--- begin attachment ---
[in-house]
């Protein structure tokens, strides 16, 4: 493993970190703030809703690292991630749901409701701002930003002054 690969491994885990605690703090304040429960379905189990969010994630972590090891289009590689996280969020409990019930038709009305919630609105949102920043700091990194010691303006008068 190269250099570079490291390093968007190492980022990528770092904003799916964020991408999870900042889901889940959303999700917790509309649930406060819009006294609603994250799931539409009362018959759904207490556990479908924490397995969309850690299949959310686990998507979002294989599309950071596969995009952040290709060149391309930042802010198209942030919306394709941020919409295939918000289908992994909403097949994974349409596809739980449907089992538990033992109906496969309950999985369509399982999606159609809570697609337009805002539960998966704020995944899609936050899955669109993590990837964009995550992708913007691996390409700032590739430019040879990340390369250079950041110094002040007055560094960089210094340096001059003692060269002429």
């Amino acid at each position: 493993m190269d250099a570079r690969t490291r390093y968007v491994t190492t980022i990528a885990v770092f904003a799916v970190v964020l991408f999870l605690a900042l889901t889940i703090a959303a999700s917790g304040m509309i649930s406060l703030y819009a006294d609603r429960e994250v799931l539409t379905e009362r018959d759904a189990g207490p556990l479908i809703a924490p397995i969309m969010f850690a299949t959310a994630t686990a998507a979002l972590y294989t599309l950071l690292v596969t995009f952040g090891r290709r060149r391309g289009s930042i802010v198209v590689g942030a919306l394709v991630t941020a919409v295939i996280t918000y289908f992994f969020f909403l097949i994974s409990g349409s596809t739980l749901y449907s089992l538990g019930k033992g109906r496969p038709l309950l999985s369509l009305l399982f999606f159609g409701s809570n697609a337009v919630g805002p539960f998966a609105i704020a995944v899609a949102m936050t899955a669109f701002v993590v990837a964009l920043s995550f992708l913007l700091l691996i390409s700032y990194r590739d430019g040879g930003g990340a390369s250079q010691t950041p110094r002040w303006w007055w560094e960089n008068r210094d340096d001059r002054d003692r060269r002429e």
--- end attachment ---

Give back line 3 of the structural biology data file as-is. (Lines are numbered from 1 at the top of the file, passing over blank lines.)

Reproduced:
């Amino acid at each position: 493993m190269d250099a570079r690969t490291r390093y968007v491994t190492t980022i990528a885990v770092f904003a799916v970190v964020l991408f999870l605690a900042l889901t889940i703090a959303a999700s917790g304040m509309i649930s406060l703030y819009a006294d609603r429960e994250v799931l539409t379905e009362r018959d759904a189990g207490p556990l479908i809703a924490p397995i969309m969010f850690a299949t959310a994630t686990a998507a979002l972590y294989t599309l950071l690292v596969t995009f952040g090891r290709r060149r391309g289009s930042i802010v198209v590689g942030a919306l394709v991630t941020a919409v295939i996280t918000y289908f992994f969020f909403l097949i994974s409990g349409s596809t739980l749901y449907s089992l538990g019930k033992g109906r496969p038709l309950l999985s369509l009305l399982f999606f159609g409701s809570n697609a337009v919630g805002p539960f998966a609105i704020a995944v899609a949102m936050t899955a669109f701002v993590v990837a964009l920043s995550f992708l913007l700091l691996i390409s700032y990194r590739d430019g040879g930003g990340a390369s250079q010691t950041p110094r002040w303006w007055w560094e960089n008068r210094d340096d001059r002054d003692r060269r002429e």